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My Life with Asperger’s Syndrome: A Student’s Firsthand Account

By David Petrovic

My name is David Petrovic. I am a senior at Notre Dame College in South Euclid, Ohio, and I aspire to be a teacher. My mom and dad have made me the man I am today, and I continue to shape the man I want to be. Oh, and I have Asperger’s Syndrome.

Yes, I Have Asperger’s

The beginning of high school was very stressful since I mainstreamed into a “regular” school. Though I had one transition year in the eighth grade, I was used to the enrichment and accommodations at my elementary school. When I got to high school, I had to seek them out myself. My mom and I collaborated with the school to establish a plan that met my needs, and the teachers were very supportive. Though I had to work much harder, seeing results kept me motivated.

The need to ask for help was instilled in me at a young age, but it was hard.  I was still insecure with my diagnosis and I just wanted to be like everyone else. My teachers did not treat me differently, but some of my peers bullied me. As my social skills therapy and maturity progressed, I was able to accept who I was as a human being. What followed was a chain reaction: I valued help and I became the best “me” possible. I received information about my diagnosis; in turn, I educated my peers.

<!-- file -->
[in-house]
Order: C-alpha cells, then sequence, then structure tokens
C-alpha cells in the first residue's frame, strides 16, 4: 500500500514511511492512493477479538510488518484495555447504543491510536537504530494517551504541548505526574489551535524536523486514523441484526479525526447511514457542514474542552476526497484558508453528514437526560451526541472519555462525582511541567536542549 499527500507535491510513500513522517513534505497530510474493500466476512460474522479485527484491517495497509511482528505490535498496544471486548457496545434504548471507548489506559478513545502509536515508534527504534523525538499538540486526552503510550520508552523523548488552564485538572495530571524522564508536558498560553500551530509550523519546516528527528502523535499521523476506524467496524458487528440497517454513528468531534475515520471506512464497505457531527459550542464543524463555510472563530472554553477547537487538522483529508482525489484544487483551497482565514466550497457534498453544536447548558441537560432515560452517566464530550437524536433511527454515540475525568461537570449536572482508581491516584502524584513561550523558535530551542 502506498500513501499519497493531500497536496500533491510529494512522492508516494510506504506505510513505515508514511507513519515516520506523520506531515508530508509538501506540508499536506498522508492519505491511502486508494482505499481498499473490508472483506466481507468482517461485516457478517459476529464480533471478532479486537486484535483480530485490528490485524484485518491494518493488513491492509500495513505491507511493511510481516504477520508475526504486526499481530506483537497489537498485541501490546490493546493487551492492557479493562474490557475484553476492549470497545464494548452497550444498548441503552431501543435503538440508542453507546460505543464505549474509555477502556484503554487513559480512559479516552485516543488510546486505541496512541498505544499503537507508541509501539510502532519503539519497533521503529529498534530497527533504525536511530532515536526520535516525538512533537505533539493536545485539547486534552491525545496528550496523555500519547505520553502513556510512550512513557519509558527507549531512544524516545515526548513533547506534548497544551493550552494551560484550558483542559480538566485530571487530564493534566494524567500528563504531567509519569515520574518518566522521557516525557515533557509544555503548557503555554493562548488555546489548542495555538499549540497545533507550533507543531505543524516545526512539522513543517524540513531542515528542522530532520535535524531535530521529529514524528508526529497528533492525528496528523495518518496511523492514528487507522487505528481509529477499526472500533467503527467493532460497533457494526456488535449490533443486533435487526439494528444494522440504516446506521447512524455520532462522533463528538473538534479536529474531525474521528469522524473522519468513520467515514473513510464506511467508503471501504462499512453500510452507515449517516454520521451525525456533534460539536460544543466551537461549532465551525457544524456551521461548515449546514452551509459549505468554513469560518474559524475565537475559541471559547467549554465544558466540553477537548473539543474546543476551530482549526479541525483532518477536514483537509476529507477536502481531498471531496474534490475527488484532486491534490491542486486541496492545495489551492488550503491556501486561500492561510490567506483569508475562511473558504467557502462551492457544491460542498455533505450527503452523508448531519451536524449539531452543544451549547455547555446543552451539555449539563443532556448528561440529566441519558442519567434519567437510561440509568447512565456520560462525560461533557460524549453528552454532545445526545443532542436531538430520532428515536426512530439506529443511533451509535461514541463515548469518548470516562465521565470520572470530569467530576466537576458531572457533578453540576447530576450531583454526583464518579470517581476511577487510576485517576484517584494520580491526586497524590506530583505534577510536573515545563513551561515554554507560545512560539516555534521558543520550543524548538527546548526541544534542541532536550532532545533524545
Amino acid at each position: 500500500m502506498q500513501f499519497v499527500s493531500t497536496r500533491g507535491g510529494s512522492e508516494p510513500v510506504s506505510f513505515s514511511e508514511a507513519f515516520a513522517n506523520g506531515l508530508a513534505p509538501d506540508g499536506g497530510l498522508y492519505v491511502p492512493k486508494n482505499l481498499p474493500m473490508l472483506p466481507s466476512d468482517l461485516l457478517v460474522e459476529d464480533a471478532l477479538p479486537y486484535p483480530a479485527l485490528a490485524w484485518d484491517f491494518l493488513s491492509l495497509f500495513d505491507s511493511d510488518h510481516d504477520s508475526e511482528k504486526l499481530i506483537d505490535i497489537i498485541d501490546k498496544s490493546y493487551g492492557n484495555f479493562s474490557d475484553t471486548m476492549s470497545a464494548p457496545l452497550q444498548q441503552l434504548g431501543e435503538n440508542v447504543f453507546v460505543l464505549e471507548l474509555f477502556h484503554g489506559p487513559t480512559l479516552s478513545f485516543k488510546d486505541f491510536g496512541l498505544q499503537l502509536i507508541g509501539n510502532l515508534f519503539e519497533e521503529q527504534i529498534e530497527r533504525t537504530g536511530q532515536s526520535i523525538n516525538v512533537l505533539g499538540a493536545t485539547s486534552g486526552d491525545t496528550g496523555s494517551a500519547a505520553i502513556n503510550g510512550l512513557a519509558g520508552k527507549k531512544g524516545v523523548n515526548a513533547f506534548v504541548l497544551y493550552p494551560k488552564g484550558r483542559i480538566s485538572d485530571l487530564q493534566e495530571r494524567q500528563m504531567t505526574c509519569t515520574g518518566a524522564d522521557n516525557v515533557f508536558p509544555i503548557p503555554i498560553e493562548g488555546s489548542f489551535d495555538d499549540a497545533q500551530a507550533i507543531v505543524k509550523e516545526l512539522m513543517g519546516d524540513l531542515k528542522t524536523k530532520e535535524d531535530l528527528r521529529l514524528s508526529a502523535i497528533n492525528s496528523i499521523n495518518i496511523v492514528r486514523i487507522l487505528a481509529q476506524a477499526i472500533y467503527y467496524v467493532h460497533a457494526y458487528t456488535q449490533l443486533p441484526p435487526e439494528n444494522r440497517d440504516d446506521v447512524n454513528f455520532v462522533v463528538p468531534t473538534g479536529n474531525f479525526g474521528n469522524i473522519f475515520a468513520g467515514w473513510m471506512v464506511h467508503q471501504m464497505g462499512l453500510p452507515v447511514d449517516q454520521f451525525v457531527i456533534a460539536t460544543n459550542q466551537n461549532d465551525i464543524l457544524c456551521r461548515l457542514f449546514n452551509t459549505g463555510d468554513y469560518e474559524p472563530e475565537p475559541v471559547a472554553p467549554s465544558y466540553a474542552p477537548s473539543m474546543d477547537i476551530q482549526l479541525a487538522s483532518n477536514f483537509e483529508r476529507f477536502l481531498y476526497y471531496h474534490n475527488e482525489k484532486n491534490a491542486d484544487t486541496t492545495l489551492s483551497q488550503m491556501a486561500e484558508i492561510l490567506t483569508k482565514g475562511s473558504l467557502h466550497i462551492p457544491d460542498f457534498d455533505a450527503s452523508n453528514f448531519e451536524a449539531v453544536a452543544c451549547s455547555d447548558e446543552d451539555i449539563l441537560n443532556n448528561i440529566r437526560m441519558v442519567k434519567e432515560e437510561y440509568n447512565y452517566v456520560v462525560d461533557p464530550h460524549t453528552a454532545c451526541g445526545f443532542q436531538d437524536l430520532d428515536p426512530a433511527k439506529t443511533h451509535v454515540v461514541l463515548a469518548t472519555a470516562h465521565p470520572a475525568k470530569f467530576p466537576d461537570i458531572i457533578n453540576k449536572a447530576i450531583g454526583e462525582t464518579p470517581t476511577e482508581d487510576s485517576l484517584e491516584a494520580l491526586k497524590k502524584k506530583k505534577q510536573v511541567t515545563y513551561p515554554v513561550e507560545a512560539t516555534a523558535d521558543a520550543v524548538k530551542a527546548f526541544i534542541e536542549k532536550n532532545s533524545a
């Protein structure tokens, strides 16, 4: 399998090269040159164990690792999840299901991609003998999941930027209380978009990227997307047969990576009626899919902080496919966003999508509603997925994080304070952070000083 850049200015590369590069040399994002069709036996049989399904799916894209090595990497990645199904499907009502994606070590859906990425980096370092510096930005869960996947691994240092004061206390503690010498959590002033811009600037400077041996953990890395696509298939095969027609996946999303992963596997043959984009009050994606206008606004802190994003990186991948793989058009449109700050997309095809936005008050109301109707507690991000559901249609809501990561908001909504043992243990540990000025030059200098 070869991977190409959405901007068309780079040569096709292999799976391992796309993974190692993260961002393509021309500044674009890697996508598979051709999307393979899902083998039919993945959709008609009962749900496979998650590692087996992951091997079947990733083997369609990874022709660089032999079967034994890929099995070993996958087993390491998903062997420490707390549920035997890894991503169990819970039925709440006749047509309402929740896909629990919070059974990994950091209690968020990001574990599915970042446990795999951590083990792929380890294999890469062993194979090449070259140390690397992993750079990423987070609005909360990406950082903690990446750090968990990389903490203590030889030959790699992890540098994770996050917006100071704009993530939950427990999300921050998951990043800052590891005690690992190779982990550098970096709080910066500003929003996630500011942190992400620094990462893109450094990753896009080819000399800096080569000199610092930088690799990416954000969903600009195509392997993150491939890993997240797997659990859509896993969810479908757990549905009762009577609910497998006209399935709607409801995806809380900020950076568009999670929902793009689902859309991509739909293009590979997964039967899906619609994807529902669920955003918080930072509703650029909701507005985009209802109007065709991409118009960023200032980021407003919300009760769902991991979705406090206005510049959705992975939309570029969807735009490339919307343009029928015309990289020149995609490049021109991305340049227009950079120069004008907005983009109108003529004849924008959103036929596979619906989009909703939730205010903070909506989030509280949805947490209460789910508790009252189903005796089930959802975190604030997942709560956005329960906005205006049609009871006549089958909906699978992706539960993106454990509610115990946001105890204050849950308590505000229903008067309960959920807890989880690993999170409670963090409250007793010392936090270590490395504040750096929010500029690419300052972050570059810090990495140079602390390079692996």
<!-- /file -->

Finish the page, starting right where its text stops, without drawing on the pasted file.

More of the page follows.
Living With Asperger’s

What I learned from high school was the importance of seeking help, taking advantage of resources, and being organized. Parents, assure your teen that there is no shame in asking for help. If anything, it’s a sign of growth. When I ask for help, I excel in ways I never knew I could. Also, have your teen take full advantage of available resources. With the resources and skills to stay up-to-date, or even ahead of the game, your teen can reach new heights.

What I feel I have to stress most in this article is advocacy. For the majority of my early academic years, my mom and elementary school teachers advocated for me, but now I am able to advocate for myself. Going after the help I deserve gives me the appropriate means and resources to reach my full potential. So give your teen opportunities to practice independence and pursue greatness. When it comes down to it, everyone needs a helping hand.


David Petrovic

David Petrovic and his mother, Sandy Petrovic, are co-authors of, Expect a Miracle: A Mother/Son Asperger Journey of Determination and Triumph. For more information, visit aspergermiracles.com.